It isn’t uncommon for a project to be assigned and due the same day. Sometimes, you have to work as efficiently as possible to meet a client’s needs. By getting first-hand experience, you learn the importance of doing your best work at your best speed. This skill is beneficial to both schoolwork and a job post-graduation. 

3.     Figure out where you belong and what you like

It is almost impossible to figure out exactly what you want in a career until you experience, learn, and discover what you have a passion for and where you succeed. By interning, you can learn where in your field you fit in and what specific jobs are the best for you.

I quickly learned at Rhudy & Co. that the field of strategic communications is something that interests me. While just studying in school, I wasn’t always sure where I saw myself in the communications field. Now, I’ve learned what area I enjoy, which will give me a leg-up when I enter the real world.  

4.     Good people make for good business

If you trust and respect your colleagues, business will be better.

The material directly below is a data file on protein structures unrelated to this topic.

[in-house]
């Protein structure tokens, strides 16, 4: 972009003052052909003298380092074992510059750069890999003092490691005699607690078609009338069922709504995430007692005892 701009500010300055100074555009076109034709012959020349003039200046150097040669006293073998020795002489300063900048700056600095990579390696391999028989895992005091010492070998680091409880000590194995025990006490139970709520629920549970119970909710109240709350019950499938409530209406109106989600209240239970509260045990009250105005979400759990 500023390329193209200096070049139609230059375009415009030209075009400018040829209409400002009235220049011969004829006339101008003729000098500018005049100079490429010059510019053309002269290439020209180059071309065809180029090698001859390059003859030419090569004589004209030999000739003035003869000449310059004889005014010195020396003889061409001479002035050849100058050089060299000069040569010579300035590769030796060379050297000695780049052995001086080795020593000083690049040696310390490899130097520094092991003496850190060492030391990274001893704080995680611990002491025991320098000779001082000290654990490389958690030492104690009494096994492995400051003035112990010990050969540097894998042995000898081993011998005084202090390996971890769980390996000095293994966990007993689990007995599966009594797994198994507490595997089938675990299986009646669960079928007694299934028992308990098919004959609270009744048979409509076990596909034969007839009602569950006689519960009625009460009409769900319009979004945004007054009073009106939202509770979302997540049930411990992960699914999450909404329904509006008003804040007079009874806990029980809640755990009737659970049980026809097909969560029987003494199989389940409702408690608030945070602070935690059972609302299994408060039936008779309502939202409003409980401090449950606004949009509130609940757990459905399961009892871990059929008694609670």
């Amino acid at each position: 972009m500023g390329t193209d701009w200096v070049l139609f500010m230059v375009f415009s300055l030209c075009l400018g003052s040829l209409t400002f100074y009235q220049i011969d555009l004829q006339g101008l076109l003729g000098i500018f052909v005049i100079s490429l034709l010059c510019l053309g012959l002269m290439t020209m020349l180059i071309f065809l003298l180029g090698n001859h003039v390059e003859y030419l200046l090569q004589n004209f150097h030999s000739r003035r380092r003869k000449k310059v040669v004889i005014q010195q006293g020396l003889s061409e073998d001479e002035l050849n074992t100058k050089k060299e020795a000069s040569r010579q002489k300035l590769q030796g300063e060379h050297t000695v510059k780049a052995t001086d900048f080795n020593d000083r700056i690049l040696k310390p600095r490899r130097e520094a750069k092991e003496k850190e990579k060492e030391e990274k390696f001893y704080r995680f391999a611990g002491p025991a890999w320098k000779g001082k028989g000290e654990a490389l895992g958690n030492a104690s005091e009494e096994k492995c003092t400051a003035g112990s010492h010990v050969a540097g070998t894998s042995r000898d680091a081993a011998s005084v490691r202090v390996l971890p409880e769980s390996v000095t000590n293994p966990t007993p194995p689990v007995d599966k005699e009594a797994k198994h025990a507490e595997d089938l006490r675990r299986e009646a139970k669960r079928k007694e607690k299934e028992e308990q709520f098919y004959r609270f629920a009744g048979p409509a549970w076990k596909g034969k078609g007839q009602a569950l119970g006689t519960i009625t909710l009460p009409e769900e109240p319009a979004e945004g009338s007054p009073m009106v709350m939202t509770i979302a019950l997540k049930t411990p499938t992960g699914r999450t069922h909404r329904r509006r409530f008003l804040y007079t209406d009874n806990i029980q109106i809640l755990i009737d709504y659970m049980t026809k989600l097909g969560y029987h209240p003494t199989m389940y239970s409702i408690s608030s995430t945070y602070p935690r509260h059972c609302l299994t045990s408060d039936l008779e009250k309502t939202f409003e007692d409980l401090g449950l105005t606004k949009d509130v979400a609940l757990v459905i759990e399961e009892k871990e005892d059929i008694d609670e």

The people you work with make a difference. Working with good, honest, and kind-hearted individuals make it easier to connect and build relationships. If you trust and respect your colleagues, business will be better.

By far, this is the biggest lesson I learned while interning with Rhudy & Co. My team members were just as eager to teach as I was to learn. Without these outstanding people, I would never know what to look for in a future career. It’s not always just about the job, but those surrounding you in that job. 

Kristen Livingston is a senior at James Madison University in Harrisonburg, Va., studying creative advertising. As a native Richmonder, she misses her daily walks to Stella’s for quinoa shakers in Rhudy & Co.’s work neighborhood of Scott’s Addition.

Meet Frank Wyatt: Our Favorite Nonagenarian #RVA Innovator

Frank Wyatt is a 91-year-old businessman and Rhudy & Co.’s inspirational landlord. Mr. Wyatt began his journey in the business world at age 11, as a newspaper carrier. Growing up with a business-minded father, Mr. Wyatt gained his entrepreneurial spirit and his passion for hard work. From the automobile industry, to the farm, to finding a passion for commercial real estate, Mr. Wyatt has done it all. 

Rhudy & Co. loves finding inspiration, especially in our own neighborhood. We sat down with Mr. Wyatt to hear his eight-decade journey in the business world and to learn how he ended up as the owner of the Curles Neck Dairy building, here in Scott’s Addition. Enjoy this interview and be inspired by one of our favorite, RVA neighbors.

Do you know an RVA innovator we should highlight? 
Send us a Facebook message with the details.